Just do it: The active RV Lifestyle
By Bob Difley
You’ve been working hard all your life and now as retirement approaches, so do the day dreams of RVing around the country, wandering two-lane back roads, visiting small town America, exploring our national parks, boondocking in the forests and deserts, and snoozing in a camp chair by a babbling brook full of rainbow trout.
Relaxation. You deserve it after all those stressful years. Kick back, enjoy doing nothing. And then all of a sudden you look in the mirror and find that 20 extra pounds of softness has accumulated around your middle. What is happening?
What has taken its toll is the frantic activity of work, raising a family, mowing the lawn, all those activities not associated with an RV lifestyle have vanished, leaving an activity–and calorie burning–vacuum. Just setting up your camp chairs is not enough exercise. That’s the bad news.
The good news is, that once you’ve gotten the relaxation-means-doing-nothing out of the way, a whole new world of calorie-burning physical activity opens up enabling you to stay active, keep in physical condition, and feeling good without all the stresses you once felt.
The RV Lifestyle offers myriad opportunities for physical play, of which only a small smattering follows:
HIKING – Hiking is a wonderful way to see the surrounding area, places you can’t get by vehicle, hidden canyons, following mountain streams, wildlife watching, finding hidden Alpine lakes. The beauty of it is that all you need is a sturdy pair of hiking books, preferably two–one pair for winter and wet conditions, the other for hot summer hiking. Put together a day-pack, ready to go a a moment’s whim, consisting of a few energy bars, compass, small first aid kit, sun hat, windbreaker/rain jacket, and small folding binoculars, sunglasses.
BIKING – Mountain or road bikes are easy to carry on your motorhome, fiver, or tow/toad. Various types of bike racks abound that make having you bike handy when you discover a neat place to explore.
If you haven’t ridden in awhile, start with level Rails to Trails trails and graduate to more difficult trails as your skill come back. With a bike you can cover more area, again many places which are inaccessible by motor vehicle, than hiking.
CANOE/KAYAK – Roof-mounted racks can carry your paddle boat to wherever you go, an paddling will provide access to backwaters, lakes, rivers, bays, and other watery places also not achievable by other means. It is a quiet mode of transportation, with only the slight splash of a paddle dipping in and out of the water, enabling close approach to ducks and wildlife. And it’s a great upper body workout. Ask at a canoe/kayak store if they have demo days when you can try out various types. And no, you don’t have to worry about learning the scary skill of “Eskimo rolls.” After more than 20 years of kayaking, I have never turned turtle.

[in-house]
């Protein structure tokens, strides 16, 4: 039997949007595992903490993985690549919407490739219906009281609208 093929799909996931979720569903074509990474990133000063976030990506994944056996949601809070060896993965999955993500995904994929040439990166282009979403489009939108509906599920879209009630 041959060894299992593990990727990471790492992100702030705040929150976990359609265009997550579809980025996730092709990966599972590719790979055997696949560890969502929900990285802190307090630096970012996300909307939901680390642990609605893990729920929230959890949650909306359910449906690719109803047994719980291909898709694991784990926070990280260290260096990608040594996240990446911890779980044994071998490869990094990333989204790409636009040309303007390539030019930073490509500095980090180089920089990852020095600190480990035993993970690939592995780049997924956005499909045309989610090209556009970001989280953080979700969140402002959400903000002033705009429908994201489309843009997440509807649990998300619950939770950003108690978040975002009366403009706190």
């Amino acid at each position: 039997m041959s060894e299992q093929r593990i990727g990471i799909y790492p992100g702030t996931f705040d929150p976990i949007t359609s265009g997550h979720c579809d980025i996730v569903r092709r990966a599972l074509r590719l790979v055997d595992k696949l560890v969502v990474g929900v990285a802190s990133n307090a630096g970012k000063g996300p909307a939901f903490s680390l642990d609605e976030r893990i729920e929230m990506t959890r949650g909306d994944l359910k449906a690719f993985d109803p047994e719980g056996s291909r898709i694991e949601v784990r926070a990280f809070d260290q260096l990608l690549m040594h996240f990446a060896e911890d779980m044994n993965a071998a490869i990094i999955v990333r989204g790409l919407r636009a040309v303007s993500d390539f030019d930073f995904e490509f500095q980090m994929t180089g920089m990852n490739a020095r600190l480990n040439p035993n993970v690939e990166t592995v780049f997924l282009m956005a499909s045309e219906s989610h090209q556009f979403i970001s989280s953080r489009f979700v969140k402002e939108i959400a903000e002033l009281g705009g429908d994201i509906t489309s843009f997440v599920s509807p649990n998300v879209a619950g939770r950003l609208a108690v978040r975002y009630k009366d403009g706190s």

BIRDWATCHING/WILDLIFE WATCHING – Keep a day pack hanging by your entry door with binoculars, field guide, pad and pencil and grab it when you leave. You never know what you might see. Birding is popular with RVers since we are always traveling to new areas and seeing new species. Look for tracks of wildlife and practice identifying and tracking.
PHOTOGRAPHY – If you grab your camera when you go for a walk, you will find many things to photograph creatively, and before you know it you’ve walked a few miles without even thinking about exercising. With a photo editing program on your computer you can then stimulate your creative juices to produce a work of photographic art. Make photo collections, such as old fences, birds, wildflowers, dilapidated barns, waterfalls–the subjects are endless.
These are just a few of the activities that will keep you out of that camp chair and on your feet, stimulated rather than complacent, curious rather than bored, feeling good rather than tired. Here are a few more activities to consider: Square dancing, swimming, snorkeling, climbing to the highest point in every state, walking or bicycling a Rail Trail in every state, rockhounding, geocaching, building homes with Habitat For Humanity, and lots more.
Check out my website for more RVing tips and destinations and my ebooks, BOONDOCKING: Finding the Perfect Campsite on America’s Public Lands, Snowbird Guide to Boondocking in the Southwestern Deserts, and 111 Ways to Get the Biggest Bang out of your RV Lifestyle Dollar.
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